I have breaking news for you. You have been lied to.
Let’s give this story some context first. What is the fold, anyway?
“Above the fold” is a phrase originally used to describe the “upper half of the front page of a newspaper, where an important news story or photograph is often located. Papers are often displayed to customers folded so that only the top half of the front page is visible. Thus, an item that is “above the fold” may be one that the editors feel will entice people to buy the paper.”
On the web, the fold is a horizontal line, below which the content of a web page is not visible without scrolling.
While the analogy is cute and somewhat understandable, let’s examine whether it actually holds true today.
Fact: Placing elements at the top of the screen does not guarantee they’re visible because people often scroll right away. Just because something is visible doesn’t mean that it gets noticed. Let’s not confuse “viewability” with actual viewing.
Data tells us that just under 70% of visitors saw the very top of the page they were viewing. In fact, more engagement happens right at and below the fold, than above.
If you’re assuming that putting a big call to action button above the fold is the best way to drive conversion, you’re most likely wrong. You’re also missing out on the more important point of placing calls to action.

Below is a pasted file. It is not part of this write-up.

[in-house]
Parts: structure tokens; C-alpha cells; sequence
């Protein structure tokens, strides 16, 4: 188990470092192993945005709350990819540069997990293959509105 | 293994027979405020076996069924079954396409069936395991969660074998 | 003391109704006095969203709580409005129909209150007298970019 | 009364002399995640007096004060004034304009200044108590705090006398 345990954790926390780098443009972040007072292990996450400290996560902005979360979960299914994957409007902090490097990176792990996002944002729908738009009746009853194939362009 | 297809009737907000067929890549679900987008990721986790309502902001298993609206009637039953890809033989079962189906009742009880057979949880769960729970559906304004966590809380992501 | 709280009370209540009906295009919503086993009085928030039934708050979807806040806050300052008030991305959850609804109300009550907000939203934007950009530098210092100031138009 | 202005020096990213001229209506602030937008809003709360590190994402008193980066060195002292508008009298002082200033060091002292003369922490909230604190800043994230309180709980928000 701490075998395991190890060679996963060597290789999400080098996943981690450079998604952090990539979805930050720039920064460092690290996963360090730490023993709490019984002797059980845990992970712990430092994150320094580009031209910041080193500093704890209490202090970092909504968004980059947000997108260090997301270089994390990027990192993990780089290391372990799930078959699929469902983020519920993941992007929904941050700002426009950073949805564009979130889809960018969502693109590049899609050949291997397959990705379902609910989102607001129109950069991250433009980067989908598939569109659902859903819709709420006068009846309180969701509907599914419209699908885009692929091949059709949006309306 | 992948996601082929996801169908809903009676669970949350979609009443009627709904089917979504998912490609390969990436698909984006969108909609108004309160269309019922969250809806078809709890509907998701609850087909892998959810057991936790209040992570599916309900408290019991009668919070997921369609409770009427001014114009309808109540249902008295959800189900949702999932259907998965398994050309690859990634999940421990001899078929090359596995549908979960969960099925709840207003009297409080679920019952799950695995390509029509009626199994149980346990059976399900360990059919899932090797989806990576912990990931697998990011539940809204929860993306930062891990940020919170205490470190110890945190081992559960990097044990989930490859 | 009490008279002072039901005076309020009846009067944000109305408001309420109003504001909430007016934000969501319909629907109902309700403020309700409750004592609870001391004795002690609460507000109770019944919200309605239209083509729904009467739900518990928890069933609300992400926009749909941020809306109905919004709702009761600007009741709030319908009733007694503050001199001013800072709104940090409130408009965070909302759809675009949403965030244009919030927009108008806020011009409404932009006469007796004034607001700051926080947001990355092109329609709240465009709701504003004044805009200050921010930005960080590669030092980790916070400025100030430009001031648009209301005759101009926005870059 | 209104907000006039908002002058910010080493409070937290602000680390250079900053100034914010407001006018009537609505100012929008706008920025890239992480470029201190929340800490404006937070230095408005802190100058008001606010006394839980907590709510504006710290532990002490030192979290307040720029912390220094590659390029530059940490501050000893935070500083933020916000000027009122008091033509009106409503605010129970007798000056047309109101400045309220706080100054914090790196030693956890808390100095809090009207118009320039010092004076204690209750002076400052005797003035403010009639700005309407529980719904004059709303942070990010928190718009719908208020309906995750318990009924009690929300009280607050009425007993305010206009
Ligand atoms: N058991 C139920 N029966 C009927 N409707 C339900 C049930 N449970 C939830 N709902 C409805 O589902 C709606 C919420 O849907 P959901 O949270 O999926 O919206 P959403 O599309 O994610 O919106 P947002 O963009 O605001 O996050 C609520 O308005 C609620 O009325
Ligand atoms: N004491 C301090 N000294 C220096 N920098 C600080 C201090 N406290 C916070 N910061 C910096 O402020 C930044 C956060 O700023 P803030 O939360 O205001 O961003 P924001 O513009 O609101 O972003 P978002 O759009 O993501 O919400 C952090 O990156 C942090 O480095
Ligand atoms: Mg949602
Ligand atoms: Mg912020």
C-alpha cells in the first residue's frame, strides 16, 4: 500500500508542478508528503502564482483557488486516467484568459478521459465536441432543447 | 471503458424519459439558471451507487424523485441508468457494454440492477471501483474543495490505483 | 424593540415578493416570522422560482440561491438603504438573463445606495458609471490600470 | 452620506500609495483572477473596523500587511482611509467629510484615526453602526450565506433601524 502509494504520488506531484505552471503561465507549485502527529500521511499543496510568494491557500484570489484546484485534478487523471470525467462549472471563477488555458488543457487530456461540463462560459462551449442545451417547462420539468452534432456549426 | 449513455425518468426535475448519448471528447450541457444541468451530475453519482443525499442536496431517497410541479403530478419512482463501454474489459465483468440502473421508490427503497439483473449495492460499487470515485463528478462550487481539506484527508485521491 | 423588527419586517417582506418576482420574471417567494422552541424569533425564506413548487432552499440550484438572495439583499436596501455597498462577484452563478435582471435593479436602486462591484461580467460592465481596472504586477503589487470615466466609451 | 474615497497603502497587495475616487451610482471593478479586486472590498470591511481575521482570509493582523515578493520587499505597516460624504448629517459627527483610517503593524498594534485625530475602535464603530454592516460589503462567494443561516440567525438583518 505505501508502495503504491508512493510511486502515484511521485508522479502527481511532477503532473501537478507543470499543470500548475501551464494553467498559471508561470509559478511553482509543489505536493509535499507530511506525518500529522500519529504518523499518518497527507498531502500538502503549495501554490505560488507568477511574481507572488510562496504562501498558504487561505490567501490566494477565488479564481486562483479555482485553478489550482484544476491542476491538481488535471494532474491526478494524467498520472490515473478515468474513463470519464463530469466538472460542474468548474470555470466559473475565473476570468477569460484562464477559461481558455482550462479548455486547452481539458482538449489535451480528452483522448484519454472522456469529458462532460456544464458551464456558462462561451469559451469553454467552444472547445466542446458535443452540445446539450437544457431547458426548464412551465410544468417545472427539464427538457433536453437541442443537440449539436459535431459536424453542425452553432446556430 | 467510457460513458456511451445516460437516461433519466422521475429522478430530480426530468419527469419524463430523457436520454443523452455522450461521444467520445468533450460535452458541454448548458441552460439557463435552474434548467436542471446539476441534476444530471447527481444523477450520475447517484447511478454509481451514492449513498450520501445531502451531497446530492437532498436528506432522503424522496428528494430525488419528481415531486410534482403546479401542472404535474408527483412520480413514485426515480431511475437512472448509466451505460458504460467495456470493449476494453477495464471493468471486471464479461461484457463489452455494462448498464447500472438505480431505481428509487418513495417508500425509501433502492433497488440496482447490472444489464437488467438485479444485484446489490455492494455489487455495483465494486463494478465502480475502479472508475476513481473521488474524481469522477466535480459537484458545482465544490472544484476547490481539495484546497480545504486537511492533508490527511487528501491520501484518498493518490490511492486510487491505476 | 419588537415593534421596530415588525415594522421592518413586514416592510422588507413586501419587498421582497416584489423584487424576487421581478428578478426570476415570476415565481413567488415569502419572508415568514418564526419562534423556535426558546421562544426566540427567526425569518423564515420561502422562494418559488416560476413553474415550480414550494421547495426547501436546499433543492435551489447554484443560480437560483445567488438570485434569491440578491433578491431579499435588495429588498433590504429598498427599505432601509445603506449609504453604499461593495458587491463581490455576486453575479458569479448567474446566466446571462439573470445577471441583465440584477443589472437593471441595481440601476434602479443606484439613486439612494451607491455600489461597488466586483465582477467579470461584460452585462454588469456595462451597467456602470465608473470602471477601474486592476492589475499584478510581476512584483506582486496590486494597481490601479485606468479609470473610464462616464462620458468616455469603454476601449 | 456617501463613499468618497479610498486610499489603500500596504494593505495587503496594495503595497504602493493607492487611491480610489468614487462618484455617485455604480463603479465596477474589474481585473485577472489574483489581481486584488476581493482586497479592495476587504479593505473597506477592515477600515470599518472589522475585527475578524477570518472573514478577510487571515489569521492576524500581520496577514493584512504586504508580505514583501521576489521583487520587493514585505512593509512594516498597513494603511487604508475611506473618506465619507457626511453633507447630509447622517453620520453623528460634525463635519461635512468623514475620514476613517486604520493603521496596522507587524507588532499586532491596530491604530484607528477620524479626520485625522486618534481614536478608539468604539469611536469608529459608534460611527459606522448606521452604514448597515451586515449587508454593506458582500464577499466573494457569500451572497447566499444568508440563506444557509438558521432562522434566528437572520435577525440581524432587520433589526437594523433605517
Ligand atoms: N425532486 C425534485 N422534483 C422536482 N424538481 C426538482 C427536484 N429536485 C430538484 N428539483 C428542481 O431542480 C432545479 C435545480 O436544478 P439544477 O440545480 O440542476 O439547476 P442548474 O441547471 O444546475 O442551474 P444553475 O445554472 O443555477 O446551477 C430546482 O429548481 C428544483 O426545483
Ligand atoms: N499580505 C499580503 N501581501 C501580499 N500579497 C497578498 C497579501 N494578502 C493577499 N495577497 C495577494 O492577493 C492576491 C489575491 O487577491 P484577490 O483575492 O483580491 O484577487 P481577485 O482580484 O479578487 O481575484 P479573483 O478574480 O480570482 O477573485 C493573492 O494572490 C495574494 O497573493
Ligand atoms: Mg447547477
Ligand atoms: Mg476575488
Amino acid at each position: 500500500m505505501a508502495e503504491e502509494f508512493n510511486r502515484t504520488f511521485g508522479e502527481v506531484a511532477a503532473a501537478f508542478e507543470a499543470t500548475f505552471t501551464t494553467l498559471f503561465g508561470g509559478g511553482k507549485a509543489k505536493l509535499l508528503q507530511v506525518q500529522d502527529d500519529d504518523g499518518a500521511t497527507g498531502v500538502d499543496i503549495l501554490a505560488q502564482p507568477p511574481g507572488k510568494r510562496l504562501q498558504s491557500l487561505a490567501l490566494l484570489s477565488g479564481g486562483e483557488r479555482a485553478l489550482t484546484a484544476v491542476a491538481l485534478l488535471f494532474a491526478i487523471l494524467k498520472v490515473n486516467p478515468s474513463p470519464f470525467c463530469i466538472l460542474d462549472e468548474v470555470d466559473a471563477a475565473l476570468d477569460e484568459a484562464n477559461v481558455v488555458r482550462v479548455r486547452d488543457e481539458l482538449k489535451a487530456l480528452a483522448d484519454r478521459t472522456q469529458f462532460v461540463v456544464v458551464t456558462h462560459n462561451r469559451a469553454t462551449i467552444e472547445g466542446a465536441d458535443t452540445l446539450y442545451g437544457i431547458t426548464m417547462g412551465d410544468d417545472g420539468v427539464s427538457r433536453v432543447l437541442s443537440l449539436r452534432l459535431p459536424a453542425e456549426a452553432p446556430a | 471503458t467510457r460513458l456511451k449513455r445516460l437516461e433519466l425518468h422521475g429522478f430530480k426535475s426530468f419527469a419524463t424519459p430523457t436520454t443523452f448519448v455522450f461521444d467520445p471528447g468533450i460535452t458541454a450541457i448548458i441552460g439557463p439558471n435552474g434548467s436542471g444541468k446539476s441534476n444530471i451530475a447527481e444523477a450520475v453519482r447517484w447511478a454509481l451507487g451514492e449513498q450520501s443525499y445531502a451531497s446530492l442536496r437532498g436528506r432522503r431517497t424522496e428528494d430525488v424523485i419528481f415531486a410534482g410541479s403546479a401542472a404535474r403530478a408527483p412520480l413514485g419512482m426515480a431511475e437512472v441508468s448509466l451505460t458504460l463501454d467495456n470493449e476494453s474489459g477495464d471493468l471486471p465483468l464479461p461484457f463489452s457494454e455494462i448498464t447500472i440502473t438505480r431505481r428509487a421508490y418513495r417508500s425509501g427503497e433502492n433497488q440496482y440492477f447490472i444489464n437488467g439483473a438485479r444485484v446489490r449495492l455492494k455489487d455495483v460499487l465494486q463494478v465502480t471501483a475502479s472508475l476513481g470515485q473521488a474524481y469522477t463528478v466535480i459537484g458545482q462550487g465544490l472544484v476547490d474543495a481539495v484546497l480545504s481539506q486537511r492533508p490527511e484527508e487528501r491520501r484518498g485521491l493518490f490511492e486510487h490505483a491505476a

Ready for a shocker? The fold has nothing to do with it. The fold is actually a red herring.
The issue isn’t whether or not your content is viewable. The issue is whether you’re placing your call to action at the place where your user is already convinced that they should take action. In other words, provide value and information before asking for a purchase.
To quote Gary Vaynerchuck, “There is no sale without the story; no knockout without the setup.”
Asking for Too Much Too Soon
Great. You’ve managed to convince your prospective customer to get in touch with you and further discuss the idea of doing business together. They go to your contact page (which they could easily find, Congratulations!) only to find too many fields spanning across their tiny device. Now what?
I know what you’re thinking: “I got them this far, why would it matter how many fields there are? After all, I need all of that information.”
Do you? Do you, really?
Too often these forms are designed with the business in mind; neglecting the needs, and more importantly, the constraints of their users.